Posts Force-directed graph layout

Force-directed graph layout

Adding node labels: Show a node label (the node name, i.e., the source) on the top right of each node. If a node is dragged, its label must move with it.

Styling edges: Style the edges based on the “value” field in the links array. Assign the following styles:

If the value of the edge is equal to 0, the edge should be black, thin, and dashed.

If the value of the edge is equal to 1, the edge should be green, thick, and solid.

Scale the radius of each node in the graph based on the degree of the node (you may try linear or squared scale, but you are not limited to these choices).

Note: Regardless of which scale you decide to use, you should avoid extreme node sizes (e.g., nodes that are mere points, barely visible, or of huge sizes. Failure to do so will result in a poor quality visualization.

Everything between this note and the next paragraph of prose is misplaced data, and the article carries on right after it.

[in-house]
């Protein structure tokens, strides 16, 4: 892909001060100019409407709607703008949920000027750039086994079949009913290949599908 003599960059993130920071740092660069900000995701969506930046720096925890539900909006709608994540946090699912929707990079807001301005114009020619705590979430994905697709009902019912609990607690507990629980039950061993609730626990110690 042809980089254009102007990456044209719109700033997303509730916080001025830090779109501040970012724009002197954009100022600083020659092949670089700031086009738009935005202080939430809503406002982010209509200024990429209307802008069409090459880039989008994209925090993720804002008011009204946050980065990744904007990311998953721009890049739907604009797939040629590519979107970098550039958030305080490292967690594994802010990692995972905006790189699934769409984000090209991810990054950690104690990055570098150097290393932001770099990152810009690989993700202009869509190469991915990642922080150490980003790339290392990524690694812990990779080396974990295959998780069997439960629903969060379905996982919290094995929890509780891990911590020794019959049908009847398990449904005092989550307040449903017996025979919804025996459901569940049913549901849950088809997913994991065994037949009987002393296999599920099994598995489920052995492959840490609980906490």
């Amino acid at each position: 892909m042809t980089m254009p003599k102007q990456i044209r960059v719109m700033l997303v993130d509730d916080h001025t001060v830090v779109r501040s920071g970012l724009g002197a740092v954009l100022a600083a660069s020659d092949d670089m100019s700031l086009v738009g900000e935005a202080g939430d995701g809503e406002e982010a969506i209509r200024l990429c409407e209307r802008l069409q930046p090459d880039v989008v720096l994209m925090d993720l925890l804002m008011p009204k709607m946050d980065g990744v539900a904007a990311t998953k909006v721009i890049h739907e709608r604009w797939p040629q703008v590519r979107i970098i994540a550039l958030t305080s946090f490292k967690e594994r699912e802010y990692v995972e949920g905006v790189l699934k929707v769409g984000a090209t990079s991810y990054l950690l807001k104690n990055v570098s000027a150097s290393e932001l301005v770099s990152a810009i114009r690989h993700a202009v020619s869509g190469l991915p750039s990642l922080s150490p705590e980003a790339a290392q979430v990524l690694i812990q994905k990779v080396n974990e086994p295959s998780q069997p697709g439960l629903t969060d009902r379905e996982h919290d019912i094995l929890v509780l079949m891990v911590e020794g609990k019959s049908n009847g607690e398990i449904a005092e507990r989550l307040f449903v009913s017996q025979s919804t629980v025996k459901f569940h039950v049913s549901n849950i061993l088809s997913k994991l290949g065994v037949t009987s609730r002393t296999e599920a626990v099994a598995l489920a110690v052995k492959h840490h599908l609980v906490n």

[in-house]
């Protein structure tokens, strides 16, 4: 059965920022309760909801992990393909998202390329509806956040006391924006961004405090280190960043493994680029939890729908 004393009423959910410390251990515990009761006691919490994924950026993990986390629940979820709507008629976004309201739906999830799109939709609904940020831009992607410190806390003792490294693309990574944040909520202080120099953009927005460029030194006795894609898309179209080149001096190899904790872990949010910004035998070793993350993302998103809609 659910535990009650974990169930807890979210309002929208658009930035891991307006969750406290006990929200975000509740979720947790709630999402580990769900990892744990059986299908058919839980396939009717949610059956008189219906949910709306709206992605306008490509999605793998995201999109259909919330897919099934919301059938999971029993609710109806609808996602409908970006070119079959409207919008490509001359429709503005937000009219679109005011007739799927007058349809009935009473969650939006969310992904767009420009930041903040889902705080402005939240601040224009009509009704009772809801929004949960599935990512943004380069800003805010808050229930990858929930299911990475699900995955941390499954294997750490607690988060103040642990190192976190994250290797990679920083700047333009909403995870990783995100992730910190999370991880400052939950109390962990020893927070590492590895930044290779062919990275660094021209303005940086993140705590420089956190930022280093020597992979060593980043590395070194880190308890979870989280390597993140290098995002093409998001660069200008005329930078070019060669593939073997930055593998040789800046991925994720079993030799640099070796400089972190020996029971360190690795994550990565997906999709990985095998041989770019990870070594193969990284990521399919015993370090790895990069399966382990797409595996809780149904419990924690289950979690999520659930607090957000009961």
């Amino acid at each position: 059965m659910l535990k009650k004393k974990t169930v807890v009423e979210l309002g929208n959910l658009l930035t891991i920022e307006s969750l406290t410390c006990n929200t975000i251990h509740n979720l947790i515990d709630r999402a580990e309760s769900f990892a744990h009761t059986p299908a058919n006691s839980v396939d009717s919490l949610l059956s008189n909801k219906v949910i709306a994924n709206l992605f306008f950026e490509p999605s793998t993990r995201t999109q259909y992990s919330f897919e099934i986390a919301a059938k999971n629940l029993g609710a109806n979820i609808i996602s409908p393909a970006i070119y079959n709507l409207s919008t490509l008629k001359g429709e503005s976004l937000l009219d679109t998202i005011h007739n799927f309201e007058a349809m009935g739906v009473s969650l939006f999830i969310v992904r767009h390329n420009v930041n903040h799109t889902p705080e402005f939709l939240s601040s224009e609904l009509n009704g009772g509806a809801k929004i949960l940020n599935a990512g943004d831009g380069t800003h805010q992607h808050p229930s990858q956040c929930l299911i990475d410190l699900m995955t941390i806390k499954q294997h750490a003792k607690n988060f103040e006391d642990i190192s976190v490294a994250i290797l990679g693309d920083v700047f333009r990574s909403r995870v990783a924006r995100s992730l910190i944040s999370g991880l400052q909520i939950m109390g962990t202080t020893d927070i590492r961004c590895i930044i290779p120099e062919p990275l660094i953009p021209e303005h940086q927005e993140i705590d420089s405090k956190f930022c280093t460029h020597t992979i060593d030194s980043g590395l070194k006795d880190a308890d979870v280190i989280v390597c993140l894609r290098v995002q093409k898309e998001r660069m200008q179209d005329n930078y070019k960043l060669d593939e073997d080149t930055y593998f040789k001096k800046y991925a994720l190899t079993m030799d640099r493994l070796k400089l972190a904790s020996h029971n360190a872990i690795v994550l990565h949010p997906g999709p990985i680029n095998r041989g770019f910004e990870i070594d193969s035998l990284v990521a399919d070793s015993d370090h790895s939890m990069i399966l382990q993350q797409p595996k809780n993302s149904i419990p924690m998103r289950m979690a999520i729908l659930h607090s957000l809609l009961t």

The degree of each node should be represented by varying colors. Pick a meaningful color scheme (hint: color gradients). The number of color gradations is up to you, but it must be visually evident that the nodes with higher degree are colored a darker/deeper color and the nodes with lesser degree are colored lighter.

When you double click a node, it pins the node’s position such that it will not be modified by the graph layout algorithm (note: pinned nodes can still be dragged around by the user but they will remain at their positions otherwise). Node pinning is an effective interaction technique to help users spatially organize nodes during graph exploration.

Mark pinned nodes to visually distinguish them from unpinned nodes, e.g., pinned nodes are shown in a different color, border thickness or visually annotated with an “asterisk” (*), etc.

Double clicking a pinned node should unpin (unfreeze) its position and unmark it.

This post is licensed under CC BY 4.0 by the author.

Trending Tags